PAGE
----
Quotes from our forefathers

A wise and frugal government which shall restrain men from injuring one another, which shall leave them otherwise free to regulate their own pursuits of industry and improvement, and shall not take from the mouth of labor the bread it has earned. This is the sum of good government.  — Thomas Jefferson

The spirit of resistance to government is so valuable on certain occasions, that I wish it to be always kept alive. It will often be exercised when wrong but better so than not to be exercised at all. I like a little rebellion now and then. It is like a storm in the atmosphere. – Thomas Jefferson (1743-1846), U.S. President, Letter to Abigail Adams, 22 February 1787

When all government, in little as in great things, shall be drawn to Washington as the Center of all power, it will render powerless the checks provided of one government on another and will become as venal and oppressive as the government from which we separated. – Thomas Jefferson

I consider the foundation of the Constitution as laid on this ground: That “all powers not delegated to the United States, by the Constitution, nor prohibited by it to the States, are reserved to the States or to the people.”  To take a single step beyond the boundaries thus specially drawn around the powers of Congress, is to take possession of a boundless field of power, no longer susceptible of any definition.  – Thomas Jefferson

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Government at its best is a necessary evil, and at its worst, an intolerant one.  — Thomas Paine

Government ought to be as much open to improvement as anything which appertains to man, instead of which it has been monopolized from age to age, by the most ignorant and vicious of the human race. Need we any other proof of their wretched management, than the excess of debts and taxes with which every nation groans, and the quarrels into which they have precipitated the world? – Thomas Paine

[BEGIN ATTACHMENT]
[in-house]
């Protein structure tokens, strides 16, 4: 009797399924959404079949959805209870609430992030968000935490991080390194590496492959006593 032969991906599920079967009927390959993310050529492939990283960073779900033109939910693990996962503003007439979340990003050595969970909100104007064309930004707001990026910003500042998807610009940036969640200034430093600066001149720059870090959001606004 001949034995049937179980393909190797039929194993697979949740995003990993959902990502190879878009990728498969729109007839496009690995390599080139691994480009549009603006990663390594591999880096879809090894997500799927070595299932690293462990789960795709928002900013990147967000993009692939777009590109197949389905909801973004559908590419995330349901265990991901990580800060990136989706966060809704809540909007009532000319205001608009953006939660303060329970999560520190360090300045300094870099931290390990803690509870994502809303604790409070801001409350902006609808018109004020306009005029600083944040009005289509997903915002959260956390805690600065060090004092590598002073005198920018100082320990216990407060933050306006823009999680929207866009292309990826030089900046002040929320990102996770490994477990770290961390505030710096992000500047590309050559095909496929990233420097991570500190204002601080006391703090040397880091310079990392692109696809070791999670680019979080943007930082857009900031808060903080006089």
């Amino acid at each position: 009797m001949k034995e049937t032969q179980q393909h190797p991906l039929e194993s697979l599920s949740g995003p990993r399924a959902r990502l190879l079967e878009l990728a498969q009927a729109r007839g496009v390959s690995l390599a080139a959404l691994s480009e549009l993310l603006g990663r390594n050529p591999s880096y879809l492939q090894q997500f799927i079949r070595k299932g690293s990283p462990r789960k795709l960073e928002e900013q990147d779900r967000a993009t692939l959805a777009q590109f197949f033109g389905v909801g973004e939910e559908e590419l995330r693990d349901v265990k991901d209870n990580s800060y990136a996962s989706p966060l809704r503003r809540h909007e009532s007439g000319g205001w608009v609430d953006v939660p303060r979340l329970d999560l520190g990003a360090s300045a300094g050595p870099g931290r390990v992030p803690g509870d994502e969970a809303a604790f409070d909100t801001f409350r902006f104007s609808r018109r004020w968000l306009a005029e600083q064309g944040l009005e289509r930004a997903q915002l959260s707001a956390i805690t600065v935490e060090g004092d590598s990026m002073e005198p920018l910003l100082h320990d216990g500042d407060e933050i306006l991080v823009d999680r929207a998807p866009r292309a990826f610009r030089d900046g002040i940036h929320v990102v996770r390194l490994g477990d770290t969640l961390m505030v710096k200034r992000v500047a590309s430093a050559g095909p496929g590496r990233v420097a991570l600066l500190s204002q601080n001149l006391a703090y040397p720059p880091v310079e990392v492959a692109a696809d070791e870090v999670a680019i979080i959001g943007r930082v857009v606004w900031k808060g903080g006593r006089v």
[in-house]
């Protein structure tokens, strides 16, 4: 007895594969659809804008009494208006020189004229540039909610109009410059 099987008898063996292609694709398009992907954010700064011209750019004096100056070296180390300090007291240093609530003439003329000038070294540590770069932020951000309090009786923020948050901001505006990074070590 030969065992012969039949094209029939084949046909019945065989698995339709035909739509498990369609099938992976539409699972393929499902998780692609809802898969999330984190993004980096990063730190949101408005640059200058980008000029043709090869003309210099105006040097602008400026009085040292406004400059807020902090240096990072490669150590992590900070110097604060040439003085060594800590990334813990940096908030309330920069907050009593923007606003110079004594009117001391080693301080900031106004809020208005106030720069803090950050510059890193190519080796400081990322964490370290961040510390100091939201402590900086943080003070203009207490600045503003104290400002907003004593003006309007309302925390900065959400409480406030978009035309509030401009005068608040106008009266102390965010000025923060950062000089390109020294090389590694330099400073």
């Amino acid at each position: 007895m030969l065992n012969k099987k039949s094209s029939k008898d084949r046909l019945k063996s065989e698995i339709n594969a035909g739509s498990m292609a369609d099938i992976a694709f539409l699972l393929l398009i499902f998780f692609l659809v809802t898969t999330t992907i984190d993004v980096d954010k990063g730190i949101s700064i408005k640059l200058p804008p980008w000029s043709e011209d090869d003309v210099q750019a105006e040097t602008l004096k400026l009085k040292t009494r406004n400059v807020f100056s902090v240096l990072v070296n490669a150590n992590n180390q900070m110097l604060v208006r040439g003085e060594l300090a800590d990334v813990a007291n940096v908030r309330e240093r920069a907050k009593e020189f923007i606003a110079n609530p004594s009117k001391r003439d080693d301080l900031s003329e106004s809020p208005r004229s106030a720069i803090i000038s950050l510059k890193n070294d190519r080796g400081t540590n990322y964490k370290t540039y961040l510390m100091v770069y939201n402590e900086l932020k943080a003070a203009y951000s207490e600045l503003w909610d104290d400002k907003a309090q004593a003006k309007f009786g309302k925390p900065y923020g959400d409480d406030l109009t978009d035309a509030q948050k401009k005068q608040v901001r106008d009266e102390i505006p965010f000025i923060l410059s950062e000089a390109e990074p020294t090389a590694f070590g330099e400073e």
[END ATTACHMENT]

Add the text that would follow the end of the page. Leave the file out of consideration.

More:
It is the duty of the patriot to protect his country from its government. – Thomas Paine

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They that can give up essential liberty to obtain a little temporary safety, deserve neither liberty nor safety. – Benjamin Franklin

No nation was ever ruined by trade. – Benjamin Franklin

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There are more instances of the abridgement of the freedom of the people by the gradual and silent encroachment of those in power, than by violent and sudden usurpation. – James Madison

It will be of little avail to the people that the laws are made by men of their own choice if the laws be so voluminous that they cannot be read, or so incoherent that they cannot be understood, if they be repealed or revised before they are promulgated, or undergo such incessant changes that no man, who knows what the law is today, can guess what it will be like tomorrow. – James Madison, Federalist Paper #62

The truth is that all men having power ought to be mistrusted. – James Madison

I cannot undertake to lay my finger upon an article of the Constitution which granted a right to Congress of expending, on the objects of benevolence, the money of their constituents. – James Madison

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